The noise of marketing discussions that flows through both general and social media is interesting. But it can also be extremely confusing. Much like the weather, marketing is one of the topics for producers that constantly grabs our attention. We are all looking for those nuggets of information that might give us an edge on our profitability.
While it’s extremely important to pay attention to outside market conditions to stay informed, we can’t allow inconclusive information to paralyze us from merchandising our commodities.
Information overload can throw mud into our decision-making toolbox. How do we manage all this information? What information is really the most important? Should outside market information affect how we are merchandising our grain?
Maybe there are some better questions we should be asking ourselves. It’s important to be aware of your external environment; however, managing what you can control with discipline will be much more valuable for your farm. Let’s analyze the most important questions of your business.
What is the most important information? Start with an accurate cost of production, which should be the foundation of all your marketing decisions. Cost of production must be looked at in terms of “cost per bushel.” Before and during the growing season, use your five-year production average. After harvest, use your known yield.
Next, determine a realistic profit margin. Some years you minimize loss rather than maximize profit. In that case, set a floor to minimize downside risk and manage losses. Continually selling at a loss can’t continue. But, shooting for an unlikely price and settling for a much lower price is a bigger problem.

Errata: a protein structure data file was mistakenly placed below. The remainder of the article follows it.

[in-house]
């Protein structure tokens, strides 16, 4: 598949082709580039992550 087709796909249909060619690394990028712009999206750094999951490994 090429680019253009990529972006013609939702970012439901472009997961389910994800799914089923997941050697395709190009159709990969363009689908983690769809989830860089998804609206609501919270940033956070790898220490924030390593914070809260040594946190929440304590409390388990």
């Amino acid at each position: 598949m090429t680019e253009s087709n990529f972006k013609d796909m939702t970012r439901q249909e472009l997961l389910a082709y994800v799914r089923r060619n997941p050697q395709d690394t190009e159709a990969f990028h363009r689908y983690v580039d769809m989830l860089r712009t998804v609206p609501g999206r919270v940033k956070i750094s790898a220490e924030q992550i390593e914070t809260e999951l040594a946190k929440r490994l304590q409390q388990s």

You can use numerous tools once your marketing floor is established to leave the top side open. As you make sales, do them at a predetermined percentage. For example, know what a 10% sale is rather than making a 20,000-bu. sale. You’ve probably grown over the years and a 20,000-bu. sale might only be 3% or 4% of your total production and leave you way undersold at the end of the growing season.
Analyze your local basis levels and opportunities. Understanding your local processor needs and matching your deliveries with their needs will pay big dividends to your final cash price.
What can I control? Create a checklist of activities and tasks that must be completed to ensure you’ve done everything you can do to maximize pricing opportunities. Consider the list below.
Do I make disciplined marketing decisions? Whether your marketing plan is executed with a sophisticated outside consultant or the decisions are your own, it is your responsibility as the executive of your business to ensure disciplined decisions are made. Only you can answer this question.
Grain Marketing Checklist
- Manage basis.
- Calculate production cost to a per/bu. number.
- Evaluate your cash flow needs for the current and upcoming seasons.
- Determine sales increments (volume as a percentage) needed to match cash flow needs.
- Determine sales timing (months) to meet cash flow.
- Determine your margin target. (Profit per bushel goal.)
- Review and understand tools needed to reach profit margin target.
- Review storage and logistics needs. Match to basis and sales plans.
- Document the plan and adjust to the moving target as needed.
- Use the numbers and the plan instead of emotion when pulling the trigger.
Learn more ways to become a disciplined grain marketer at bit.ly/GrainMarketingTips
Chris Barron is director of operations and president of Carson and Barron Farms Inc. in Rowley, Iowa. He is also a financial consultant for Ag View Solutions.
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